This blog post (click here) from Quilters’ Newsletter magazine talks about the process the magazine goes through to insure that what they publish is correct. I wish all publications were edited so carefully!! If while you are there, you back up to one post earlier, there is an interesting post comparing different hand quilting needles. Within that post she talks about Lady Edith’s developing fashion sense on Downton Abbey. If you are or were a garment sewer, or have an interest in historical costuming, I think you’ll enjoy the link she gives to notes about Lady Edith’s garments. I also was amazed at a photo of the actress who plays Lady Edith-what a different appearance she has in her “real” persona. (What did you think of the final episode?!)
ME back again,
Here is a big name designer including our worst nightmares of quilted clothing in her ready-to-wear collection for this fall. If the model, who probably is as big around as one of my arms, looks like this in it, can you imagine any “real” woman’s figure being flattered by this coat? Couldn’t find many quotes of the price, but one I did find was $650. No there is not a missing decimal point. Six hundred fifty dollars. Yowza!
Have a look here, and see if you will be see wearing one this year. If you will, I take it all back. It looks great on you!!
Hello all, Mary Ellen here.
How are you this fine rainy day? I just finished marking a set of place mats for quilting. They will be another set of samples for the seminar class I am teaching this fall: Get Out of the Ditch. I borrowed some hand quilting stencils from our guild library and am adapting them for walking foot quilting. I used my favorite marker for this task: Crayola washable markers. That’s right, the ones kids buy for school. I have been using them for this sort of thing for several years and love it. They are very easy to work with, to see while stitching, and to wash out when you’re finished. It’s actually time for me to start watching for them as loss leaders in back to school supplies since some of mine are drying out and/or have worn out tips. Also time to stock up on the Elmer’s washable school glue that I use for so many tasks in the sewing room. Often is a loss leader at school supply time as well and can be purchased so cheaply that it’s almost like stealing it! For you traditionalists, gluing makes mitered borders so easy that you might be tempted to put them on every quilt!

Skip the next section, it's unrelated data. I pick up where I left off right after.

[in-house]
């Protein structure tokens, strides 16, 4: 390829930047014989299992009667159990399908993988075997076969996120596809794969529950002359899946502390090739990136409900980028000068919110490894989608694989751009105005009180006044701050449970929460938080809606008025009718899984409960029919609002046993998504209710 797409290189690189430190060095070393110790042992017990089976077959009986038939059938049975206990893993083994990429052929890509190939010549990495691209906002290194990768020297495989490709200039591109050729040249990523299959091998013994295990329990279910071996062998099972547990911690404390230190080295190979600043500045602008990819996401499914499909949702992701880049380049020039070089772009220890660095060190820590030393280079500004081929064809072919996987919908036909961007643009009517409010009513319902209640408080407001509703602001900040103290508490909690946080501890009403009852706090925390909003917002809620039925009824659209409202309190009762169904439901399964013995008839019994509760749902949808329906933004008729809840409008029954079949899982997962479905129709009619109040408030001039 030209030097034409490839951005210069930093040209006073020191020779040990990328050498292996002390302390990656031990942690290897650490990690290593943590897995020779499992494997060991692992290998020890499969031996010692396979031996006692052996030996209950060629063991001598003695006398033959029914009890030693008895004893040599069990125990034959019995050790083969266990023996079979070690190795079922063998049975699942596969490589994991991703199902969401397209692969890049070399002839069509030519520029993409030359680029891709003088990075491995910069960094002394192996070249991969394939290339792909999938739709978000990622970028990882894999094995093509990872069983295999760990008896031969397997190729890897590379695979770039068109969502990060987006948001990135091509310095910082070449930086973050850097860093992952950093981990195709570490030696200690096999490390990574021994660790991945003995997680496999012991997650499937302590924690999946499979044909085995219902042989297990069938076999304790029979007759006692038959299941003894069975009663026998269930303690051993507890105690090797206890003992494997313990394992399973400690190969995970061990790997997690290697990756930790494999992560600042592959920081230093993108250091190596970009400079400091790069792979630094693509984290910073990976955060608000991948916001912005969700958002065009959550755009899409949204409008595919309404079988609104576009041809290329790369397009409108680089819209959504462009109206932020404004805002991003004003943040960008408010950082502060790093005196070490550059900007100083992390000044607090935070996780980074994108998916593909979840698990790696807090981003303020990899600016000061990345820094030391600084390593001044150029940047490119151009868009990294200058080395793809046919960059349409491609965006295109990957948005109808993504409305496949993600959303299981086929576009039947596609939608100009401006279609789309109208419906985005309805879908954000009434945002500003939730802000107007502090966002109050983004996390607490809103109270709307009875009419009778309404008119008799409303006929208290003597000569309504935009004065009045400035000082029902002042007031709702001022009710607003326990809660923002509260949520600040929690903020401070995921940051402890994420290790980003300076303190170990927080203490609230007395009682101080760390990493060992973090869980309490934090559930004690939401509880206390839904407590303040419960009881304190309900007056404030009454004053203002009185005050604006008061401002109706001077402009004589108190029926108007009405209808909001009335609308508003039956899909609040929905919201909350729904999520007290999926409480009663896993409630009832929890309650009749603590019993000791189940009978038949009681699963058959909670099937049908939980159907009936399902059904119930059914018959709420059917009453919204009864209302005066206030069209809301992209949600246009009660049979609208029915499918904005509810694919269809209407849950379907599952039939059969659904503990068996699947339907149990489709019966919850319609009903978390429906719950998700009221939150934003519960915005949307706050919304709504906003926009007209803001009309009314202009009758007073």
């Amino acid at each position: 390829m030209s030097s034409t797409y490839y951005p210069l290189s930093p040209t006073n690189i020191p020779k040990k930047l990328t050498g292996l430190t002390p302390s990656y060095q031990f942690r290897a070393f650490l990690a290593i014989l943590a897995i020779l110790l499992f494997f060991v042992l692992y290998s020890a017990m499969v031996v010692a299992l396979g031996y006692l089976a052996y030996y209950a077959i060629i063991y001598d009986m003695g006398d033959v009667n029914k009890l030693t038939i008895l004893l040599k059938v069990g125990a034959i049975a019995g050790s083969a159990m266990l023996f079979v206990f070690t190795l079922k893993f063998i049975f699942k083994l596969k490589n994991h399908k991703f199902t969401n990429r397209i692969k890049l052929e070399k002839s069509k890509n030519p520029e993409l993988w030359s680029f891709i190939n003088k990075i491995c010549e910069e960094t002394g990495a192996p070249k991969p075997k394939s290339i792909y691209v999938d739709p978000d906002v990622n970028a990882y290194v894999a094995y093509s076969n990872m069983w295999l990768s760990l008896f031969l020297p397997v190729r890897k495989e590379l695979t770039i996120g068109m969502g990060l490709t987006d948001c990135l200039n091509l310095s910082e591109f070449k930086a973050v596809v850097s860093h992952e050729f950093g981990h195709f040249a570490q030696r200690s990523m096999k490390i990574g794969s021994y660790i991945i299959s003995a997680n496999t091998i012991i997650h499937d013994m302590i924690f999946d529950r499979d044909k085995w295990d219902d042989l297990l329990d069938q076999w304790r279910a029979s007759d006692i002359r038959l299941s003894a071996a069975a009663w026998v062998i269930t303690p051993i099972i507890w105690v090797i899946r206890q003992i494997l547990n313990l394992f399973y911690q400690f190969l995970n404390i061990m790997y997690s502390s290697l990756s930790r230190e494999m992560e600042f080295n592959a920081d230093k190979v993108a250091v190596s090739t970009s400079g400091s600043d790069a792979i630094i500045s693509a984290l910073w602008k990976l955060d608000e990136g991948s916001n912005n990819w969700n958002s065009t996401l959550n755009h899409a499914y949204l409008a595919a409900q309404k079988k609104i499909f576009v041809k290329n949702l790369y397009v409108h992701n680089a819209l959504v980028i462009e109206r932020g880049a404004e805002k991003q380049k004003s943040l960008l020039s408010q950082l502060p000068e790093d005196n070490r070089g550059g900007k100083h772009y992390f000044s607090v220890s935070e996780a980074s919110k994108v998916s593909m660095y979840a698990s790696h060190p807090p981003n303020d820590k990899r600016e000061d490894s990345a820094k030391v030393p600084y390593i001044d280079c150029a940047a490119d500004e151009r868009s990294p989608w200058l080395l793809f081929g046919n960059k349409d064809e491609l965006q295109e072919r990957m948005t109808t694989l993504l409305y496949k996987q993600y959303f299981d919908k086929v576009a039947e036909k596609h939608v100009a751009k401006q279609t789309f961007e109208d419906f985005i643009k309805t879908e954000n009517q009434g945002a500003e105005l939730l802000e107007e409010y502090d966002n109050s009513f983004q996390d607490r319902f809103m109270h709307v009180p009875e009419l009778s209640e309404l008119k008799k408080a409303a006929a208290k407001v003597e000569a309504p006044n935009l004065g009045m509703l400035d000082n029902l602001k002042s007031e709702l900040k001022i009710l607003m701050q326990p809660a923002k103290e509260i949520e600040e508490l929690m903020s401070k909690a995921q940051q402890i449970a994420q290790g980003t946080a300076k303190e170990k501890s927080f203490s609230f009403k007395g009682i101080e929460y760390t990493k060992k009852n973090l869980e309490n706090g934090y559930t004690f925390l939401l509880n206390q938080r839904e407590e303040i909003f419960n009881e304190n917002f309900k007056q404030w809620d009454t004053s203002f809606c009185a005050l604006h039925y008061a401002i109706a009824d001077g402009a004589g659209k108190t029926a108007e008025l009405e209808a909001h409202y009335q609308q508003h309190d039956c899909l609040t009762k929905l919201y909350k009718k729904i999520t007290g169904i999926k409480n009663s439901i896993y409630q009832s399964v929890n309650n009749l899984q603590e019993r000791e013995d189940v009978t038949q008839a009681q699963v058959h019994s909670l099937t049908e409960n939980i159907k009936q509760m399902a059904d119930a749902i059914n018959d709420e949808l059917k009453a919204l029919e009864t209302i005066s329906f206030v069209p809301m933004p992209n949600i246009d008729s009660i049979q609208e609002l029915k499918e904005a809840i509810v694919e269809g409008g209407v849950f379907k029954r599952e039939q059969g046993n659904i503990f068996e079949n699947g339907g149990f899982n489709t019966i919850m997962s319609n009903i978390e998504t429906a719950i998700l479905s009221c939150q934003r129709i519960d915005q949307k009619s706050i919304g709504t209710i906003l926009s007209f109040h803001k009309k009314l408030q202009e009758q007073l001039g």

A few posts back I wrote about Annabel Wrigley’s new book for tween sewers called “We Love to Sew”. (BTW thank you to the commenters who gave me some good ideas for projects to do with my sewing buddy. Will definitely be suggesting pajama pants since she seems to live in them!) I ordered a copy of the book and it arrived yesterday. What a great book for kids! It is written for the tween sewer. The photos show kids’ hands, and kid models. It definitely has very cute, kid appealing projects. For the most part it is a girls’ book, but some of the projects could easily be adapted to be made by or for boys. There are 28 projects in the book under the headings Accessorize, Five-Minute Fancies, Wear, Use, Decorate, and Cuddle. It doesn’t talk down to the young reader, but it is written in language they will understand. Appropriate cautions to get adult assistance are included where necessary. I don’t know if I’ll be giving this book to my sewing buddy for her birthday, which was the original plan, or keeping it as a teaching tool. Maybe I should just order another copy. If you have a youngster–maybe grade 4 up to grade 8 or 9–who likes to sew or wants to learn, this would be a great book to use with them.